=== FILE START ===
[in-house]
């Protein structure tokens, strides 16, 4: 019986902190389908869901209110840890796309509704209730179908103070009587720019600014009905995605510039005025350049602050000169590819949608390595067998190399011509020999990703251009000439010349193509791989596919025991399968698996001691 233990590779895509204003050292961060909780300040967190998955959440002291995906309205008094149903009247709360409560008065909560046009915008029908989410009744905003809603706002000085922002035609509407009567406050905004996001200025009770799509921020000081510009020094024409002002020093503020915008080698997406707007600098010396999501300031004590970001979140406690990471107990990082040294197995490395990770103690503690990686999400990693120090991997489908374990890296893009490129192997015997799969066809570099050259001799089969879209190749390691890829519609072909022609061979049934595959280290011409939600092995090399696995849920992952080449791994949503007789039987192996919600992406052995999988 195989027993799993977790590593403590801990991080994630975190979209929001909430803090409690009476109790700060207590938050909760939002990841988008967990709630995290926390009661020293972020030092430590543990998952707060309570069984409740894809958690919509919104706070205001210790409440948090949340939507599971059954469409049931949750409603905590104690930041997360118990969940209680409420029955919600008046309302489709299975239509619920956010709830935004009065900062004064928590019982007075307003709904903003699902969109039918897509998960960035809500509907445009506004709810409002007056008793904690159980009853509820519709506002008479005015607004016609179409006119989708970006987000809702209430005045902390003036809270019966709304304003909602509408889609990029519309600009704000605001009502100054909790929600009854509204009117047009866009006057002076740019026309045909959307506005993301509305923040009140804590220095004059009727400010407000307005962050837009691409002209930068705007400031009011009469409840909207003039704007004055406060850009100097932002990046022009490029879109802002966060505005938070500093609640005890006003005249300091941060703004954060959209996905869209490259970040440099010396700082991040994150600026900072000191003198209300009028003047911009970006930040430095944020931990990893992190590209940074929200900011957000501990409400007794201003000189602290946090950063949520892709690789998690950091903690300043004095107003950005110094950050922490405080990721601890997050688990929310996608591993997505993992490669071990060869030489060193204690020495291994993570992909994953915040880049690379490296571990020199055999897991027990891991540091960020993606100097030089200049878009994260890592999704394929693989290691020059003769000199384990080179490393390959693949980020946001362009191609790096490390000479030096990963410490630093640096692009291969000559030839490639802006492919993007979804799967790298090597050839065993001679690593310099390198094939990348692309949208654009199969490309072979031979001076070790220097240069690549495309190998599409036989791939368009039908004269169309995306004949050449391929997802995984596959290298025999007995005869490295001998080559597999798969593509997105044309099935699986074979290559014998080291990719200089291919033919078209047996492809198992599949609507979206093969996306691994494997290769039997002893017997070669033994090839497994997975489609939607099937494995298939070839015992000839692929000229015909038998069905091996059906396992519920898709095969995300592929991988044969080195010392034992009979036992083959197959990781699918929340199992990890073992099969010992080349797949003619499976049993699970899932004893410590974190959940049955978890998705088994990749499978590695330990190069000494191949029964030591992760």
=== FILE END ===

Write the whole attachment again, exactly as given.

[in-house]
């Protein structure tokens, strides 16, 4: 019986902190389908869901209110840890796309509704209730179908103070009587720019600014009905995605510039005025350049602050000169590819949608390595067998190399011509020999990703251009000439010349193509791989596919025991399968698996001691 233990590779895509204003050292961060909780300040967190998955959440002291995906309205008094149903009247709360409560008065909560046009915008029908989410009744905003809603706002000085922002035609509407009567406050905004996001200025009770799509921020000081510009020094024409002002020093503020915008080698997406707007600098010396999501300031004590970001979140406690990471107990990082040294197995490395990770103690503690990686999400990693120090991997489908374990890296893009490129192997015997799969066809570099050259001799089969879209190749390691890829519609072909022609061979049934595959280290011409939600092995090399696995849920992952080449791994949503007789039987192996919600992406052995999988 195989027993799993977790590593403590801990991080994630975190979209929001909430803090409690009476109790700060207590938050909760939002990841988008967990709630995290926390009661020293972020030092430590543990998952707060309570069984409740894809958690919509919104706070205001210790409440948090949340939507599971059954469409049931949750409603905590104690930041997360118990969940209680409420029955919600008046309302489709299975239509619920956010709830935004009065900062004064928590019982007075307003709904903003699902969109039918897509998960960035809500509907445009506004709810409002007056008793904690159980009853509820519709506002008479005015607004016609179409006119989708970006987000809702209430005045902390003036809270019966709304304003909602509408889609990029519309600009704000605001009502100054909790929600009854509204009117047009866009006057002076740019026309045909959307506005993301509305923040009140804590220095004059009727400010407000307005962050837009691409002209930068705007400031009011009469409840909207003039704007004055406060850009100097932002990046022009490029879109802002966060505005938070500093609640005890006003005249300091941060703004954060959209996905869209490259970040440099010396700082991040994150600026900072000191003198209300009028003047911009970006930040430095944020931990990893992190590209940074929200900011957000501990409400007794201003000189602290946090950063949520892709690789998690950091903690300043004095107003950005110094950050922490405080990721601890997050688990929310996608591993997505993992490669071990060869030489060193204690020495291994993570992909994953915040880049690379490296571990020199055999897991027990891991540091960020993606100097030089200049878009994260890592999704394929693989290691020059003769000199384990080179490393390959693949980020946001362009191609790096490390000479030096990963410490630093640096692009291969000559030839490639802006492919993007979804799967790298090597050839065993001679690593310099390198094939990348692309949208654009199969490309072979031979001076070790220097240069690549495309190998599409036989791939368009039908004269169309995306004949050449391929997802995984596959290298025999007995005869490295001998080559597999798969593509997105044309099935699986074979290559014998080291990719200089291919033919078209047996492809198992599949609507979206093969996306691994494997290769039997002893017997070669033994090839497994997975489609939607099937494995298939070839015992000839692929000229015909038998069905091996059906396992519920898709095969995300592929991988044969080195010392034992009979036992083959197959990781699918929340199992990890073992099969010992080349797949003619499976049993699970899932004893410590974190959940049955978890998705088994990749499978590695330990190069000494191949029964030591992760």